Because earlier clinical studies using long-term treatment with M-CSF for different indications had reported mild thrombocytopenia (Garnick and Stoudemire, 1990; Munn et al., 1990), we also analyzed platelet recovery after M-CSF treatment. Whereas G-CSF treatment led to a significant delay of recovery with reduced platelet levels between 1 and 7 wk in mice transplanted with actin-GFP HS/PCs, M-CSF treatment showed no disadvantage compared with PBS-treated control mice at any time point, and platelet counts recovered to normal homeostatic levels 16 wk after transplantation (Fig. 6, b and c). Rare cases of M-CSF–treated patients have also been reported with mild hyperglycemia (Bukowski et al., 1994), but we did not detect any adverse effects on blood glucose levels and body weight of M-CSF–treated mice after HS/PC transplantation (Fig. 6 d). The short-term treatments during HCT tested here thus did not result in thrombocytopenia or hyperglycemia and therefore dissipate concerns stemming from earlier clinical studies with long-term continuous high doses of M-CSF treatment.
Our data indicate that M-CSF treatment during HCT appears to have clear advantages over G-CSF both in terms of effective protection against bacterial and fungal infection and reduced side effects on general hematopoietic recovery. In contrast to M-CSF treatment, G-CSF treatment during HS/PC transplantation led to reduced HSC, progenitor, and thrombocyte counts. The ability of G-CSF to induce HSC release into the blood stream that is commonly used for HS/PC isolation by leukapheresis might also have a negative effect on HSC homing and lodging after HCT. Collectively, our findings indicate that M-CSF treatment during HCT should likely be more effective and safer than the commonly used G-CSF.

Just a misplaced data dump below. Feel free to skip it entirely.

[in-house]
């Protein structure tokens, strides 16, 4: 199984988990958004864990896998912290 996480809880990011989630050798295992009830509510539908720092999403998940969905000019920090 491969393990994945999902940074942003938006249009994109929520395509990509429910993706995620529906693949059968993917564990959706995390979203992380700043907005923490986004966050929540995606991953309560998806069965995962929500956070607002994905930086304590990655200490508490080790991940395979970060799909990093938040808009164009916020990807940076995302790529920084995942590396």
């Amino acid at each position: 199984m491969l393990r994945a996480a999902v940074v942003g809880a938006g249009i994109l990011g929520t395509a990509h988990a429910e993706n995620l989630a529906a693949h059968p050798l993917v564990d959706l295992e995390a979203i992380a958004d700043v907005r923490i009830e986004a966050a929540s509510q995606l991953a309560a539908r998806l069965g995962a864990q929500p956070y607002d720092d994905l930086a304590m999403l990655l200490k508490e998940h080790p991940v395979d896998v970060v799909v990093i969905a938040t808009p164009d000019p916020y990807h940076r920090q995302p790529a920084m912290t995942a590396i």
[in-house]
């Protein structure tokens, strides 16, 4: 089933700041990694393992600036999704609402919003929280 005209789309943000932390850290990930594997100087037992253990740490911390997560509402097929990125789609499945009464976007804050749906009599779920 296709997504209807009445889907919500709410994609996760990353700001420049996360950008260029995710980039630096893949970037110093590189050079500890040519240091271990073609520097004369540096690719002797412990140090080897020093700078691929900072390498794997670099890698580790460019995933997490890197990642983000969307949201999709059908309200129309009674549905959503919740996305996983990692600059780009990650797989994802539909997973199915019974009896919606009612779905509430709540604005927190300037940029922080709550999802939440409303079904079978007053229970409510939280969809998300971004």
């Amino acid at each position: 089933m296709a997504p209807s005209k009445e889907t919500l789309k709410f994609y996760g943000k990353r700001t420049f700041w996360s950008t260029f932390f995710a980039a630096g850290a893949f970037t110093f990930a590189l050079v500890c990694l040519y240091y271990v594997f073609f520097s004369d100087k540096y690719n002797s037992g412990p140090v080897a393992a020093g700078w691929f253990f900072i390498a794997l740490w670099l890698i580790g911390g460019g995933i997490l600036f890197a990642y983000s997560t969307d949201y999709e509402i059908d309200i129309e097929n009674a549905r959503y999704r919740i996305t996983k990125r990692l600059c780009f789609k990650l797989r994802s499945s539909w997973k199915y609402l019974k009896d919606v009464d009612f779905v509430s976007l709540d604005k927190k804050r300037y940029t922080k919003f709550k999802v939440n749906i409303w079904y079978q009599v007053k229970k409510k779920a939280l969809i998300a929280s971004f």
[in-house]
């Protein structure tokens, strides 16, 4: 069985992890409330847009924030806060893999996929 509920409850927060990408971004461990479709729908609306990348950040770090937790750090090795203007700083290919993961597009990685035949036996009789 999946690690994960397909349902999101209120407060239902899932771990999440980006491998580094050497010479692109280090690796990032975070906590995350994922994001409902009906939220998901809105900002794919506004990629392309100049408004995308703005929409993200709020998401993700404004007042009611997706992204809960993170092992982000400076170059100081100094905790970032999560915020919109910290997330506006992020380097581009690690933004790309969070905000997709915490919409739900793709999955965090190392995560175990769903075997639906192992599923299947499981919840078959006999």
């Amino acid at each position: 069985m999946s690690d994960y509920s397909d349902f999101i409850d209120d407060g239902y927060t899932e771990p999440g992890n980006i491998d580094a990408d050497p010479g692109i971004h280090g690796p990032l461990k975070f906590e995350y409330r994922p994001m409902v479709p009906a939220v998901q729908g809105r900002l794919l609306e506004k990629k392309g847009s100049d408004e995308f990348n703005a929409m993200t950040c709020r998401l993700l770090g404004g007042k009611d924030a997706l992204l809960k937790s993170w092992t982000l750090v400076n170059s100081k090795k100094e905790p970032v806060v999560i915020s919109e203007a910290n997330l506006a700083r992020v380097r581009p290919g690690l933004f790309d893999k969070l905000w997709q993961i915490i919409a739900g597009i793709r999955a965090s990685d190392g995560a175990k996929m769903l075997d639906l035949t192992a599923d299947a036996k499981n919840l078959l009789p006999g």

Although G-CSF does not increase the production of myeloid progenitors from HSCs, it could still have beneficial effects on more mature myeloid cells once these progenitors have been generated by M-CSF stimulation. Furthermore, a recent clinical trial (Wan et al., 2015) reported a benefit of GM-CSF over G-CSF for protection from fungal disease in transplant recipients. Combinatorial or successive treatment protocols of M-CSF with G-CSF or GM-CSF might therefore offer synergistic effects.
Because M-CSF treatment reduces graft-versus-host disease in allogeneic HCT (Hashimoto et al., 2011; Kimura et al., 2012), it will be important to determine whether it also has a protective effect against infection in this setting, as suggested by earlier retrospective clinical observations (Nemunaitis et al., 1993). In this context, the influence of M-CSF treatment on graft-versus-leukemia effects and on residual malignant cells will also require further investigation. In summary, the clear multiple beneficial effects of M-CSF treatment during HCT on improved graft-versus-host disease and protection against clinically important and often lethal fungal and bacterial infections, combined with the absence of evident negative side effects on reconstitution capacity and hematopoietic differentiation, merits consideration of clinical trials of this cytokine in HCT.
Materials and methods